L’Amica Geniale (back with season 2!) – HBO

I have been feverishly looking for new episodes ever since I binge-watched the whole first season on New Year’s Eve a couple of years ago. I think this show captures the books, the spirit of Naples and the rivalry and the friendship between Elena and Lila is so damn brilliant that it’s impossible to peel your eyes from the screen. The locations are superb, the colours are divine and the overall show is a true gem.

The Night Manager – BBC

I have no idea how The Night Manager has not been on my radar for longer, considering that it aired in 2016. I started watching an episode with my mom and the whole story felt very compelling, however, we felt there was a lot of context missing. After 35 minutes I realized we were actually watching the last episode of the series *facepalm*. Needless to say, we went back to the first episode and completely binged the whole thing in 24 hours. I still have some questions about how realistic the whole scenario presents itself, but hey, it’s a series, not a science doc. Really great series, a fab pic for James Bond types of action fans.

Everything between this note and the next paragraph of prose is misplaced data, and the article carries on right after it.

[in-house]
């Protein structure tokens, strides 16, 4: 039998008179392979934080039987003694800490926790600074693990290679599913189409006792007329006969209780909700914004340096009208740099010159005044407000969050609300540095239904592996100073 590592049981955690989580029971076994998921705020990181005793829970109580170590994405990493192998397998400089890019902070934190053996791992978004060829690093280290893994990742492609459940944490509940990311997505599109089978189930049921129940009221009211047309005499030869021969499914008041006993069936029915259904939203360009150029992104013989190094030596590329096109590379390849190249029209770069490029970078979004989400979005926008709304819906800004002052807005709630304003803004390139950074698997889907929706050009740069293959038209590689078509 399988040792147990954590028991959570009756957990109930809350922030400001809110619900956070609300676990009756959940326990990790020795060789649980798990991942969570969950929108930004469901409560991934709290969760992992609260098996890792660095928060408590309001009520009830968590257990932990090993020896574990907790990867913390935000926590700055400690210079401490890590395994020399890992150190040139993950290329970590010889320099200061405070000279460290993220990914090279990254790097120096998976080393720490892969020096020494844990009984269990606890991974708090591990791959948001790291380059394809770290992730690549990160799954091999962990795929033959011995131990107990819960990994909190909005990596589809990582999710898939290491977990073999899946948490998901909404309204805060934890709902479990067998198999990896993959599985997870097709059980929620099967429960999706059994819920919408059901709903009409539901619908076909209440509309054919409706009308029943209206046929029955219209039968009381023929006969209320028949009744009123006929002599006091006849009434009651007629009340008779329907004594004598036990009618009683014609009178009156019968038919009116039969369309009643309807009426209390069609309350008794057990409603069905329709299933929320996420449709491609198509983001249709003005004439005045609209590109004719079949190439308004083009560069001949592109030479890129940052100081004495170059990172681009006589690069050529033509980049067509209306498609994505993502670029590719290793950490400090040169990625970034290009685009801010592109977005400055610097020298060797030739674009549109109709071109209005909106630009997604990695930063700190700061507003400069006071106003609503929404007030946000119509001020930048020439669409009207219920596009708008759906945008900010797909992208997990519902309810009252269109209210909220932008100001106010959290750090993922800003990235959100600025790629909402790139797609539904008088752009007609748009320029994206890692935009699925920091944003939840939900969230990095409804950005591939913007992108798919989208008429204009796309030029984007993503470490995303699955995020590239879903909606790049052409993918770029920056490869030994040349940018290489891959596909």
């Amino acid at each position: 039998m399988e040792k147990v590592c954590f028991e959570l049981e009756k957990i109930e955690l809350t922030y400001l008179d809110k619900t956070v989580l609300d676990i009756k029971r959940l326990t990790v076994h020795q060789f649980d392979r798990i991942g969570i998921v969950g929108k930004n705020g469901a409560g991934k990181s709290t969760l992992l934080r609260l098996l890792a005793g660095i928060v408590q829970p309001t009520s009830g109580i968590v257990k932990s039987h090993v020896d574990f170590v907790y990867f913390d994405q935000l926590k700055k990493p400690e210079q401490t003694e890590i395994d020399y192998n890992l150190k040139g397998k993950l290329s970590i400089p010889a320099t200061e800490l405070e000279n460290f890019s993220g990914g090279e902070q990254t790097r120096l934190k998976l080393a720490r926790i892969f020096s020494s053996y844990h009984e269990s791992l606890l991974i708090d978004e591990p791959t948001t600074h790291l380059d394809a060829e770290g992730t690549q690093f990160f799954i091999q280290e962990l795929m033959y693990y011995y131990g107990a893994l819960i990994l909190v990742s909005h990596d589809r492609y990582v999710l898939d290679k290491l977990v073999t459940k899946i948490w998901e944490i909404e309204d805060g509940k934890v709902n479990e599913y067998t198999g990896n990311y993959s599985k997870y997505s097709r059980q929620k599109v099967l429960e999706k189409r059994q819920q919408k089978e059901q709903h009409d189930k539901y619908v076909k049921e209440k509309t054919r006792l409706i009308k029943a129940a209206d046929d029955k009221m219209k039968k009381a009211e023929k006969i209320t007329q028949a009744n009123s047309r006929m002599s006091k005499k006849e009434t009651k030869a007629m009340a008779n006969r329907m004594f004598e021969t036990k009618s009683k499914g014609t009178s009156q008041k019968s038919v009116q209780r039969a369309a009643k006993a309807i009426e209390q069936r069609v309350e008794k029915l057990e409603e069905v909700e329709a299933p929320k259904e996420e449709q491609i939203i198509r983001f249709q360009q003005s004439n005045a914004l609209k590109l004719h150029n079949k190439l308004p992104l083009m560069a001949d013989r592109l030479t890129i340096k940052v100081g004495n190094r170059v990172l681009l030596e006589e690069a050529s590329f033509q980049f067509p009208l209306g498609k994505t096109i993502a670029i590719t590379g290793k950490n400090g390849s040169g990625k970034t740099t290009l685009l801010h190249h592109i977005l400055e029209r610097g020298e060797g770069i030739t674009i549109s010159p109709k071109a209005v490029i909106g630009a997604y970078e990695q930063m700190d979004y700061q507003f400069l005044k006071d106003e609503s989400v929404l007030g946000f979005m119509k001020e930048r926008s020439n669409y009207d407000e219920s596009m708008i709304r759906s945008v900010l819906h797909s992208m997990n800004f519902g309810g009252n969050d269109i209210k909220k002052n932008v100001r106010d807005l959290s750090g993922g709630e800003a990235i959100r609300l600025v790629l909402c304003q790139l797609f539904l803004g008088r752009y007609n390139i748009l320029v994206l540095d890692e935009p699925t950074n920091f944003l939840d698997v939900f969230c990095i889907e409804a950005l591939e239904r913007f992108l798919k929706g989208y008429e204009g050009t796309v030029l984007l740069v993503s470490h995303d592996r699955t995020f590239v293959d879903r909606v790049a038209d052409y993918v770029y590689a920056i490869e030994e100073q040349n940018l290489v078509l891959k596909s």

Love, Death, Robots – Netflix

This animated anthology was recommended to me by some friends, and after about a year, I finally got to it. This type of genre animated productions are quite a rare sight on my regular schedule, but I am happy to introduce some variety now and then. There are 18 episodes in total, none longer than 20 minutes and they can be watched in any order because they are each standalone productions by different teams of artists. My favourite stories were: Three Robots, When the Yogurt Took Over, Zima Blue and Alternate Histories, and my favourite animation style was definitely the one in Good hunting – there were some breathtaking city scenes in there.

Film vs Digital – Mango Street

The work that Rachel and Daniel from Mango Street put out every month on YouTube is exceptional. In one of their most recent videos, they played with a roll of film which changes certain colours (their explanation is way better, trust me!) and the results are JAW-DROPPING! The video is not per se comparison of film versus digital – it’s more like a celebration and ode for both.

A taste of New York – Film Spektakel

This might be one of the most dizzying videos I have ever seen. But it’s a good dizzy, a New York kind of dizzy. The video is made out of perfectly sliced and edited pieces of footage from iconic New York locations and it’s truly a gem.